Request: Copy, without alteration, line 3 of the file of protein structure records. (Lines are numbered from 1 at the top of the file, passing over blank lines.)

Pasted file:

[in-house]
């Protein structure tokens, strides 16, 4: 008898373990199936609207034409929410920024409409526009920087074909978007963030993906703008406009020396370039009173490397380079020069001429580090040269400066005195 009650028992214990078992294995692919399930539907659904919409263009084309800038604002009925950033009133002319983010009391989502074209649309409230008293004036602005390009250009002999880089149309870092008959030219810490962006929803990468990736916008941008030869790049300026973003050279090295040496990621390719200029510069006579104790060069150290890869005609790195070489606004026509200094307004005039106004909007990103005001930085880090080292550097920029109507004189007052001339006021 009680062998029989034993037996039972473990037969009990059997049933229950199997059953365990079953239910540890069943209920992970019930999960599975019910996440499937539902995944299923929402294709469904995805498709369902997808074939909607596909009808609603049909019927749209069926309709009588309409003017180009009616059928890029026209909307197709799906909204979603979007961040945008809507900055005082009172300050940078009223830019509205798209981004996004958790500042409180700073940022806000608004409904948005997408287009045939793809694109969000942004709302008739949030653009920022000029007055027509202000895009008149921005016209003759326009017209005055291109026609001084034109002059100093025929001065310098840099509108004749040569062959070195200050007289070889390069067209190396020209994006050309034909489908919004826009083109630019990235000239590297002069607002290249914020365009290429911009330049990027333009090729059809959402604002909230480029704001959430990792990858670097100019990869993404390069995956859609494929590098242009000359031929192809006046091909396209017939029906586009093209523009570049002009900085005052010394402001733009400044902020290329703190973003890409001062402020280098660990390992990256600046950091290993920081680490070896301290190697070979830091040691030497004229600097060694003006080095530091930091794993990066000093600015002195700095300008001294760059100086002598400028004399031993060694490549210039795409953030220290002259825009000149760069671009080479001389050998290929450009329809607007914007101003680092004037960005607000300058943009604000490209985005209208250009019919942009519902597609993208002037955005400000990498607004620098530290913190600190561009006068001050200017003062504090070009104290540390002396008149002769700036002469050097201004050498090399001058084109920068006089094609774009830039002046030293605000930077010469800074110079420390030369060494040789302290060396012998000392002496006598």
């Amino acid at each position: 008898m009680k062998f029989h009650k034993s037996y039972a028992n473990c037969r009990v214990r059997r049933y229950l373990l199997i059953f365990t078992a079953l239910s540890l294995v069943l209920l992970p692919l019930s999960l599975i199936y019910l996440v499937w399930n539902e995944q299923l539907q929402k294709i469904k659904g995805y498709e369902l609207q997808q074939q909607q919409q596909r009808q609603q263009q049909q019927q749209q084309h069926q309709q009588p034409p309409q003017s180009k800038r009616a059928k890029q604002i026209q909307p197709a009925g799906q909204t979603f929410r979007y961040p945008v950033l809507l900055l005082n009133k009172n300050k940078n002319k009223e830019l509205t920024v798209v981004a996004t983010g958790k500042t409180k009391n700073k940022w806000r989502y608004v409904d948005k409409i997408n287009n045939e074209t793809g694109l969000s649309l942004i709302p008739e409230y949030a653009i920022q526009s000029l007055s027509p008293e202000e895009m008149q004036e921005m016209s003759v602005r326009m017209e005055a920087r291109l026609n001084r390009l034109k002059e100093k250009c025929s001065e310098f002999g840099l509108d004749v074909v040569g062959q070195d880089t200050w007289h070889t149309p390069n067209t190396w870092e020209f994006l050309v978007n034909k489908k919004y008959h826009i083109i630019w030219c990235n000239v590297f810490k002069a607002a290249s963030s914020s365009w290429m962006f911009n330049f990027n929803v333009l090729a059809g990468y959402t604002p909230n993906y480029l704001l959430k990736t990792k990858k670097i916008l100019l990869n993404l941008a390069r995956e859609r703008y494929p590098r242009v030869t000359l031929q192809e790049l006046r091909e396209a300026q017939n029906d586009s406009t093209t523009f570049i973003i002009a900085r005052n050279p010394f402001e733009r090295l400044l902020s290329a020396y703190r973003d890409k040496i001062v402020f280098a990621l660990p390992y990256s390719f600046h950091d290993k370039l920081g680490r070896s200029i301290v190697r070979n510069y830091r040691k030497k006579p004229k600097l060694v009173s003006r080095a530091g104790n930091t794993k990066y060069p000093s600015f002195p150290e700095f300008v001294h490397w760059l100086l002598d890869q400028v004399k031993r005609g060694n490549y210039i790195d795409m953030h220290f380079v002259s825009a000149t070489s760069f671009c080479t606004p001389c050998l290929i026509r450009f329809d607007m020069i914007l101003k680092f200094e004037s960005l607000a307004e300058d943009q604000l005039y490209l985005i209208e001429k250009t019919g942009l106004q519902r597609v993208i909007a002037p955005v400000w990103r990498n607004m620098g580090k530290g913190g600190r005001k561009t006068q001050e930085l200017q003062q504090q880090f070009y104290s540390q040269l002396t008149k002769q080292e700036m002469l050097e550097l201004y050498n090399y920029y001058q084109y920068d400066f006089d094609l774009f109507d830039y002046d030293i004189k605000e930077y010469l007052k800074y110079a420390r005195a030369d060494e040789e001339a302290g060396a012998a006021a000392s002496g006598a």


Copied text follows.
């Amino acid at each position: 008898m009680k062998f029989h009650k034993s037996y039972a028992n473990c037969r009990v214990r059997r049933y229950l373990l199997i059953f365990t078992a079953l239910s540890l294995v069943l209920l992970p692919l019930s999960l599975i199936y019910l996440v499937w399930n539902e995944q299923l539907q929402k294709i469904k659904g995805y498709e369902l609207q997808q074939q909607q919409q596909r009808q609603q263009q049909q019927q749209q084309h069926q309709q009588p034409p309409q003017s180009k800038r009616a059928k890029q604002i026209q909307p197709a009925g799906q909204t979603f929410r979007y961040p945008v950033l809507l900055l005082n009133k009172n300050k940078n002319k009223e830019l509205t920024v798209v981004a996004t983010g958790k500042t409180k009391n700073k940022w806000r989502y608004v409904d948005k409409i997408n287009n045939e074209t793809g694109l969000s649309l942004i709302p008739e409230y949030a653009i920022q526009s000029l007055s027509p008293e202000e895009m008149q004036e921005m016209s003759v602005r326009m017209e005055a920087r291109l026609n001084r390009l034109k002059e100093k250009c025929s001065e310098f002999g840099l509108d004749v074909v040569g062959q070195d880089t200050w007289h070889t149309p390069n067209t190396w870092e020209f994006l050309v978007n034909k489908k919004y008959h826009i083109i630019w030219c990235n000239v590297f810490k002069a607002a290249s963030s914020s365009w290429m962006f911009n330049f990027n929803v333009l090729a059809g990468y959402t604002p909230n993906y480029l704001l959430k990736t990792k990858k670097i916008l100019l990869n993404l941008a390069r995956e859609r703008y494929p590098r242009v030869t000359l031929q192809e790049l006046r091909e396209a300026q017939n029906d586009s406009t093209t523009f570049i973003i002009a900085r005052n050279p010394f402001e733009r090295l400044l902020s290329a020396y703190r973003d890409k040496i001062v402020f280098a990621l660990p390992y990256s390719f600046h950091d290993k370039l920081g680490r070896s200029i301290v190697r070979n510069y830091r040691k030497k006579p004229k600097l060694v009173s003006r080095a530091g104790n930091t794993k990066y060069p000093s600015f002195p150290e700095f300008v001294h490397w760059l100086l002598d890869q400028v004399k031993r005609g060694n490549y210039i790195d795409m953030h220290f380079v002259s825009a000149t070489s760069f671009c080479t606004p001389c050998l290929i026509r450009f329809d607007m020069i914007l101003k680092f200094e004037s960005l607000a307004e300058d943009q604000l005039y490209l985005i209208e001429k250009t019919g942009l106004q519902r597609v993208i909007a002037p955005v400000w990103r990498n607004m620098g580090k530290g913190g600190r005001k561009t006068q001050e930085l200017q003062q504090q880090f070009y104290s540390q040269l002396t008149k002769q080292e700036m002469l050097e550097l201004y050498n090399y920029y001058q084109y920068d400066f006089d094609l774009f109507d830039y002046d030293i004189k605000e930077y010469l007052k800074y110079a420390r005195a030369d060494e040789e001339a302290g060396a012998a006021a000392s002496g006598a």